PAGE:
Then, for both attacks, 

1. A will choose a malicious k = N/pi (this choice is malicious because k is almost as big as N which the ZKP is supposed to detect) 

The value of k is updated after each successful attack (k= N/p1, N/p2, N/p3…)

2. A cheats in the ZKP to pass the malicious k as benign. 

We omit the details of the above which can be found in the technical research paper. 

Case 1.

As soon as A obtains \alpha, it deduces x % pi = (\alpha – [\alpha % N/pi])/ (N/pi)

After 16 signature attempts in total, A recovers the x’s in full from all parties using Chinese Remainder Theorem (CRT).

Case 2.

The previous leakage is no longer relevant because the value of \alpha is implicitly reduced modulo N on B’s side, and, because beta is as big as N, \alpha perfectly hides x. To obtain leakage on x, compromised party A does the following: it guesses that x \mod pi = y (at random) and reassigns \alpha = \alpha – y * N/pi % N, and proceeds as the protocol prescribes until the end. 

If the signature is valid at the end of the execution, then the guess was correct and A proceeds to the next attack. If the signature is invalid there is no leakage (it may be that x \mod pi = y and yet the signature is invalid because of other random choices in the attack).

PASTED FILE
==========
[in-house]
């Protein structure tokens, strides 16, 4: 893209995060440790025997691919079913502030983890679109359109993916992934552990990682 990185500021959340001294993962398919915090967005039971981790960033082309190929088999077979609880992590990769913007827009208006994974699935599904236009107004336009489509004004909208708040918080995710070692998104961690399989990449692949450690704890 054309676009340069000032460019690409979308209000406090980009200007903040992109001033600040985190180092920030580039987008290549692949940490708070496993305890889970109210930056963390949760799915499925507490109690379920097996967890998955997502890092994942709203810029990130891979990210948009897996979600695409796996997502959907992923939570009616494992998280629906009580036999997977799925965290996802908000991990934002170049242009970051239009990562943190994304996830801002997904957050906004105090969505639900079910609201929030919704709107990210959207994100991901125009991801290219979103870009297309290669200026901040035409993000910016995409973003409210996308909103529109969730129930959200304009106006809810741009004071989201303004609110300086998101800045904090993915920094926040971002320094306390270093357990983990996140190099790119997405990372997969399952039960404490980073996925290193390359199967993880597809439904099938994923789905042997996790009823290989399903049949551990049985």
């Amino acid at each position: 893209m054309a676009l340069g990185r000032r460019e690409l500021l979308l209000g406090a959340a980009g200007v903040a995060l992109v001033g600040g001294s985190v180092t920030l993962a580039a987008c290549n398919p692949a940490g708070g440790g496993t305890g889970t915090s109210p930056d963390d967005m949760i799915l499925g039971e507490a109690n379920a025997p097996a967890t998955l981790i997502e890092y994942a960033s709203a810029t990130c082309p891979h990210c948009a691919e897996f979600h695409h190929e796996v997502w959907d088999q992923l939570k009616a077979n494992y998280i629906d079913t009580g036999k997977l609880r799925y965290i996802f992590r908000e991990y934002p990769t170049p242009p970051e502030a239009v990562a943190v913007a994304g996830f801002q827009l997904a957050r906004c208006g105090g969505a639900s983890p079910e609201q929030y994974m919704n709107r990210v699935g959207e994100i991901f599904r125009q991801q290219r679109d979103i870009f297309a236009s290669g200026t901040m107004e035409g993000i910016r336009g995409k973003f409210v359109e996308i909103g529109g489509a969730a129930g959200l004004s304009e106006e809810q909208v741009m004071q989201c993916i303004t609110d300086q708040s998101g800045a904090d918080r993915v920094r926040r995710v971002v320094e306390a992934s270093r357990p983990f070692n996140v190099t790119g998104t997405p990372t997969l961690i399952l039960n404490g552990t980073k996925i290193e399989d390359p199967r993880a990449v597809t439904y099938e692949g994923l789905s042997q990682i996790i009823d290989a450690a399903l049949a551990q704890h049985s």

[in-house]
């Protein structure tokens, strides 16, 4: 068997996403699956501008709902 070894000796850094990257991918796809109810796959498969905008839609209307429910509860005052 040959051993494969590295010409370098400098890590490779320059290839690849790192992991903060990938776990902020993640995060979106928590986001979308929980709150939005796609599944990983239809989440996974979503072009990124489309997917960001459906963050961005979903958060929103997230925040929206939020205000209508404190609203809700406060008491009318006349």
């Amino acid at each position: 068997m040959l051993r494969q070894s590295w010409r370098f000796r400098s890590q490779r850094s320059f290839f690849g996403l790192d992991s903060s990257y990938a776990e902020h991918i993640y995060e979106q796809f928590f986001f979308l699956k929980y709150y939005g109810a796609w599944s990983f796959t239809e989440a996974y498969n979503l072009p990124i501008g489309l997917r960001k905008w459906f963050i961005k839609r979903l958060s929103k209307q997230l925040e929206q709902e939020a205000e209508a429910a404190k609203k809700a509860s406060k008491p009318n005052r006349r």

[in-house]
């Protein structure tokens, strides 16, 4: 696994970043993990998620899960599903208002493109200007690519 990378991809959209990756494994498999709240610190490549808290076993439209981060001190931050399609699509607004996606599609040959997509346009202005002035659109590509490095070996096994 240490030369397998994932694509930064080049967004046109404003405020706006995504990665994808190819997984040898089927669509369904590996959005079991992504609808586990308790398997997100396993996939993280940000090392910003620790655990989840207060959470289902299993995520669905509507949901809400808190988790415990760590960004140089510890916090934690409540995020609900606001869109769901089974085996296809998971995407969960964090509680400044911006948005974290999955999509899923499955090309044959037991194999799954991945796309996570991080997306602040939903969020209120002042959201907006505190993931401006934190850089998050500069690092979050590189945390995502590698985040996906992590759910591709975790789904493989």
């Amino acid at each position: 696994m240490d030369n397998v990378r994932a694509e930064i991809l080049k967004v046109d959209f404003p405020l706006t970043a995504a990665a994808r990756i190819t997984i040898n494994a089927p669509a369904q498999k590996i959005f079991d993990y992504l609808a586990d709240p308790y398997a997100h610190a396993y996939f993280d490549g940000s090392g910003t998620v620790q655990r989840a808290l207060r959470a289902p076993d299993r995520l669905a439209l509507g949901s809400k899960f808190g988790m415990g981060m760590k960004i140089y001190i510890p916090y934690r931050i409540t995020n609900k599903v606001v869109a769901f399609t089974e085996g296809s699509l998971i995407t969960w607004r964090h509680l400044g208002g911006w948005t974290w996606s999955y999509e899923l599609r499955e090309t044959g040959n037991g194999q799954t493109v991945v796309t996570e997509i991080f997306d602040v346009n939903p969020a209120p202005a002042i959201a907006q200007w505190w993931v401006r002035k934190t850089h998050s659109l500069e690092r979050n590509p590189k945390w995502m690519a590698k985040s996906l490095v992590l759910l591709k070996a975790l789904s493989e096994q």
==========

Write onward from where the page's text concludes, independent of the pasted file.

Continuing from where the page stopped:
After 16 successful leakages for each of the honest parties, A recovers the secret in full using the Chinese remainder theorem.

On the expected number of signatures to extract the key. We note that there is a tradeoff between the number of signatures, the number of honest, non-compromised, parties, and the size of the primes. For instance, in the presence of a single non-compromised party, when choosing the smallest possible primes {3,5,..,} our attack extracts the key with probability 2**(-40) after 200K signatures, or with probability 0.5 after approx 1M signatures. 

For bigger primes, e.g. choosing p1, p2, … t be roughly 2**12, our attack extracts the key with probability 0.15 after 2B signatures (cf. research document).  

Responsible Disclosure

We found and validated the vulnerability by May 5th, 2023 and started identifying affected parties. Thus initiating a multi company 90-day responsible disclosure process with more than 10 vendors and library publishers.

On August 9th, 2023 we published our findings publicly and attached a CVE for this issue: CVE-2023-33241.

Affected Open Source Libraries


CVE Link:

Academic paper: